Saudi Arabia's King Salman has ordered an end to the death penalty for crimes committed by minors, according to a statement by a top official.
The decision comes on the heels of another ordering judges to end the practice of flogging, replacing it with jail time, fines or community service and bringing one of the kingdom's most controversial forms of public punishment to a close.
King Salman's son and heir, Crown Prince Mohammed bin Salman, is seen as the force behind the kingdom's loosening of restrictions and its pivot away from ultraconservative interpretations of Islamic law known as Wahhabism, which many in the country still closely adhere to.
The crown prince has sought to modernize the country, attract foreign investment and revamp Saudi Arabia's reputation globally. He's also overseen a parallel crackdown on liberals, women's rights activists, writers, moderate clerics and reformers. The 2018 killing of Saudi writer Jamal Khashoggi in Turkey by agents who worked for the crown prince drew sharp criticism internationally.
The latest royal decree by King Salman could spare the death penalty for at least six men from the country's minority Shiite community who allegedly committed crimes while under the age of 18, including Ali al-Nimr, who had participated in anti-government protests. Such activity carries terrorism-related charges in the kingdom for disturbing order and disobeying the ruler.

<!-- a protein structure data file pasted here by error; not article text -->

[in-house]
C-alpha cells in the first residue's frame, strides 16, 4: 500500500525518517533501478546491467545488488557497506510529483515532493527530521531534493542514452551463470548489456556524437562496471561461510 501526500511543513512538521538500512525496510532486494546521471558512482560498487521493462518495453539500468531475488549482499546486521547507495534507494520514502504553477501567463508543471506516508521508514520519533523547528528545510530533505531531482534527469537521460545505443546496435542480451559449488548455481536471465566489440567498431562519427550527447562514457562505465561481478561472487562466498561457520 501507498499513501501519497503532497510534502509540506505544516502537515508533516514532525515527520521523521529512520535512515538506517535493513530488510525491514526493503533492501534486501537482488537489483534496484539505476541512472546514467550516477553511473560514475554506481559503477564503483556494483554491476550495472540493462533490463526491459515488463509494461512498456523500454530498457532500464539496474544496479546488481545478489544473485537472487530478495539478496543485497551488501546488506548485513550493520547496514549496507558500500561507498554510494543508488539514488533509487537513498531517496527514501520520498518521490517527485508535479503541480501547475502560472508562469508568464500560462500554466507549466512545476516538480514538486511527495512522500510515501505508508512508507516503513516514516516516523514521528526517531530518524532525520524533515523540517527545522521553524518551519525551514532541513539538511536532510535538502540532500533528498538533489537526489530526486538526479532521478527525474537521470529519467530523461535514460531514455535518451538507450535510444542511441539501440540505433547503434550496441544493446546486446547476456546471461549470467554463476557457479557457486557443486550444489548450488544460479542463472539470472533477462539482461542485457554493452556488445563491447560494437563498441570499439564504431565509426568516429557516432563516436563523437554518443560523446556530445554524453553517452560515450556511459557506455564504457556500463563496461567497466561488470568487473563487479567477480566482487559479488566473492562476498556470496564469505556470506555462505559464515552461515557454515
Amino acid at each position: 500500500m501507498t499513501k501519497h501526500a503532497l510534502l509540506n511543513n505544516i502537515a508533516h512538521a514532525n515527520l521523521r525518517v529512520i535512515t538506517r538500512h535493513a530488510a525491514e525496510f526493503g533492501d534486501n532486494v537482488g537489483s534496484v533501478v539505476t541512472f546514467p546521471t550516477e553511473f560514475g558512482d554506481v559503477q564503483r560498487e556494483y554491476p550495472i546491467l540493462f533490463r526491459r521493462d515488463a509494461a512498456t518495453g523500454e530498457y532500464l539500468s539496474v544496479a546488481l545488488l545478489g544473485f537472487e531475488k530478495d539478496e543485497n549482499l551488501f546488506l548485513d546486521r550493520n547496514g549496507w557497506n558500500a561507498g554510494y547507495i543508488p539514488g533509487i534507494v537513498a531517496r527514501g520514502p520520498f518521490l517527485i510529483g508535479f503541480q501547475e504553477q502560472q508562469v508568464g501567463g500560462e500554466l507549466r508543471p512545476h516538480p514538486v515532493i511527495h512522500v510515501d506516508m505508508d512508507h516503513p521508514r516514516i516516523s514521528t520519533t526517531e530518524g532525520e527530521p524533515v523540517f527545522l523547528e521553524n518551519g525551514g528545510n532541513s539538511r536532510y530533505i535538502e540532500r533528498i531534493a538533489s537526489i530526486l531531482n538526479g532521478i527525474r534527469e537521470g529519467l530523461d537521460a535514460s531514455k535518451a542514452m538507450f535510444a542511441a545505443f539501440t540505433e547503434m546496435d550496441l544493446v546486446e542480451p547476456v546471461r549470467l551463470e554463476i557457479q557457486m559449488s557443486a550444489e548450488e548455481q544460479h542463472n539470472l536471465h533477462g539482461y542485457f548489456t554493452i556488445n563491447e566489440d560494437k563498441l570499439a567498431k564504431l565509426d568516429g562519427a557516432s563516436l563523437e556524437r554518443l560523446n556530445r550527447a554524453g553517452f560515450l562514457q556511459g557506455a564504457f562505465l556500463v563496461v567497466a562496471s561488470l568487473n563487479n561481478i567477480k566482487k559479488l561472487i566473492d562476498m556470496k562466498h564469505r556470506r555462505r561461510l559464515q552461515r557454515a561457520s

In a document seen by The Associated Press, the royal decree orders prosecutors to review cases and drop punishments for those who've already served the maximum 10 years.
However, the decree states that terrorism-related cases of minors will be tried differently. It was not immediately clear whether these cases would be bound by the 10-year prison limit.
Last year, Saudi Arabia executed a young man convicted of crimes that took place when he was 16 years old. Amnesty International said Abdulkareem al-Hawaj was found guilty of offences related to his participation in protests in Shiite-populated areas of Saudi Arabia.
Amnesty International and Human Rights Watch have long called on the kingdom to abolish the use of the death penalty, particularly for crimes committed by minors.
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